Contemporary Irish Plays

Contemporary Irish Plays

Forgotten features the interconnecting stories of four elderly people living in retirement homes and care facilities around Ireland, who range in age from 80 to 100 years old.

Author: Michael West

Publisher: Bloomsbury Publishing

ISBN: 9781472576699

Category: Drama

Page: 400

View: 611

Contemporary Irish Plays showcases the new drama that has emerged since 2008. Featuring a blend of established and emerging writers, the anthology shows how Irish writers are embracing new methods of theatre-making to explore exciting new themes – while also finding new ways to come to terms with the legacies of the Troubles and the Celtic Tiger. Freefall is a sharp, humorous and exhilarating look at the fragility of a human life, blending impressionistic beauty, poignancy and comedy. Forgotten features the interconnecting stories of four elderly people living in retirement homes and care facilities around Ireland, who range in age from 80 to 100 years old. Drum Belly is a fascinating play about the Irish mafia in late 1960s' New York. It premiered at the Abbey Theatre in 2012. Previously unpublished, Planet Belfast by Rosemary Jenkinson is about a woman named Alice – Stormont's only Green MLA who must toe a delicate line between large, sectarian power bases in order to promote an environmental agenda in Northern Ireland. Desolate Heaven is a story about two young girls hoping to find freedom from home in the trappings of love. It was first performed at Theatre 503, London, in 2013 Written for the 2012 Dublin Theatre Festival, and previously unpublished, The Boys of Foley Street by Louise Lowe is a piece of site-specific theatre which led audience members on a tour of the backstreets of inner-city Dublin. Edited by the leading scholar on Irish theatre, Patrick Lonergan, Contemporary Irish Plays is a timely reminder of the long-held tradition and strength of Irish theatre which blossoms even in its new-found circumstances.
Categories: Drama

The Palgrave Handbook of Contemporary Irish Theatre and Performance

The Palgrave Handbook of Contemporary Irish Theatre and Performance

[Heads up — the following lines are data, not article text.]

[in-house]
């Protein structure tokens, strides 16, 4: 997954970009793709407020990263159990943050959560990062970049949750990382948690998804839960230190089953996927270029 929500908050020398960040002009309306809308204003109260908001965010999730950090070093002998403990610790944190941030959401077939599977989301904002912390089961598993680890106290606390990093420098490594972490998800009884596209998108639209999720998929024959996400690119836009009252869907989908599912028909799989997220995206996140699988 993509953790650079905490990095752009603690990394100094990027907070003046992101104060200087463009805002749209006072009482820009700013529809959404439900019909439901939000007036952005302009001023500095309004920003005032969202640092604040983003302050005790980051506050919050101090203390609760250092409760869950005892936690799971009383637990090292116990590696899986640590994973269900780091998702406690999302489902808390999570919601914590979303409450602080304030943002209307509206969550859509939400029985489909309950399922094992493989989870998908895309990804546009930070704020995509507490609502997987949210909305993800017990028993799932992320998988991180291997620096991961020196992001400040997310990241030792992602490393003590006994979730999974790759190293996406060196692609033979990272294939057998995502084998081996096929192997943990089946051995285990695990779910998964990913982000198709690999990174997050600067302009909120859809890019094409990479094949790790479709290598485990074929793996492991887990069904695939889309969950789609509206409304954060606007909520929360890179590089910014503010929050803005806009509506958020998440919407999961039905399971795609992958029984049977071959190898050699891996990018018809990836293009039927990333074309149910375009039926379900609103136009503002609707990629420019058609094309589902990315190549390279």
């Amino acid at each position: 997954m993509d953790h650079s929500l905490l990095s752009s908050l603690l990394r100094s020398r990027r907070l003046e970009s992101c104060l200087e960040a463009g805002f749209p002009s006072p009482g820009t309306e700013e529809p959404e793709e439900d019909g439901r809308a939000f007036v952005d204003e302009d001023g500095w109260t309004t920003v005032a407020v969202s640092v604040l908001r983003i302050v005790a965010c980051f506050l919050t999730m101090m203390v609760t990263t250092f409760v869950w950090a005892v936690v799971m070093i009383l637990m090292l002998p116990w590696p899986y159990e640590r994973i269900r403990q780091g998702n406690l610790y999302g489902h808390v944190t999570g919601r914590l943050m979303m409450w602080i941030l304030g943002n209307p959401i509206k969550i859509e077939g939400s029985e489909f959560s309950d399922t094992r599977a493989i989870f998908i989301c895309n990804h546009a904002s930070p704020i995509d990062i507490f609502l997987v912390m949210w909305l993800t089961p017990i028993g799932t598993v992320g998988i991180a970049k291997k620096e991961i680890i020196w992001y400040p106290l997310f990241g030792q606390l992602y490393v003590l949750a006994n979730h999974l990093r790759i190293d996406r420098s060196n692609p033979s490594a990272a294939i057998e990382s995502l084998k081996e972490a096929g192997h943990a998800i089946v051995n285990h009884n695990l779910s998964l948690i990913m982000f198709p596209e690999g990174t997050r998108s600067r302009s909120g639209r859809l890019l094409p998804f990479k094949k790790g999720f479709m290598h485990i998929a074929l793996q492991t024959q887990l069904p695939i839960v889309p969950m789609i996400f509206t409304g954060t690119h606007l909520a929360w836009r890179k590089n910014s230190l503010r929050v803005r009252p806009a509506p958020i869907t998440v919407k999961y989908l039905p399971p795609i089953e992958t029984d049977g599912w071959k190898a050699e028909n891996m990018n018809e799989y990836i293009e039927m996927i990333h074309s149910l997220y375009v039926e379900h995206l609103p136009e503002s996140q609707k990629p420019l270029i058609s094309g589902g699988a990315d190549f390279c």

Philip Roberts, The Royal Court Theatre and the Modern Stage (Cambridge: Cambridge University Press, 1999), 45, 76, 178,228. 8. For more on this see Peter Harris's From Stage to Page: Critical Reception of Irish Plays in the London ...

Author: Eamonn Jordan

Publisher: Springer

ISBN: 9781137585882

Category: Performing Arts

Page: 866

View: 943

This Handbook offers a multiform sweep of theoretical, historical, practical and personal glimpses into a landscape roughly characterised as contemporary Irish theatre and performance. Bringing together a spectrum of voices and sensibilities in each of its four sections — Histories, Close-ups, Interfaces, and Reflections — it casts its gaze back across the past sixty years or so to recall, analyse, and assess the recent legacy of theatre and performance on this island. While offering information, overviews and reflections of current thought across its chapters, this book will serve most handily as food for thought and a springboard for curiosity. Offering something different in its mix of themes and perspectives, so that previously unexamined surfaces might come to light individually and in conjunction with other essays, it is a wide-ranging and indispensable resource in Irish theatre studies.
Categories: Performing Arts

Masculinities and Manhood in Contemporary Irish Drama

Masculinities and Manhood in Contemporary Irish Drama

Middleton, Peter. 1992. The Inward Gaze: Masculinity and Subjectivity in Modern Culture. London: Routledge. Morash, Christopher. 2002. A History of Irish Theatre: 1601–2000. Cambridge: Cambridge University Press. Murphy, Jimmy. 2001.

Author: Cormac O’Brien

Publisher: Springer Nature

ISBN: 9783030840754

Category:

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The Methuen Drama Guide to Contemporary Irish Playwrights

The Methuen Drama Guide to Contemporary Irish Playwrights

Theatre Stuff: Critical Essays on Contemporary Irish Theatre (Dublin: Carysfort Press, 2000), pp. xi–xliii. Kiberd, Declan, Inventing Ireland: The Literature ofthe Modern Nation (London: Vintage, 1996). Llewellyn-Jones, Margaret ...

Author: Martin Middeke

Publisher: Bloomsbury Publishing

ISBN: 9781408198629

Category: Drama

Page: 480

View: 161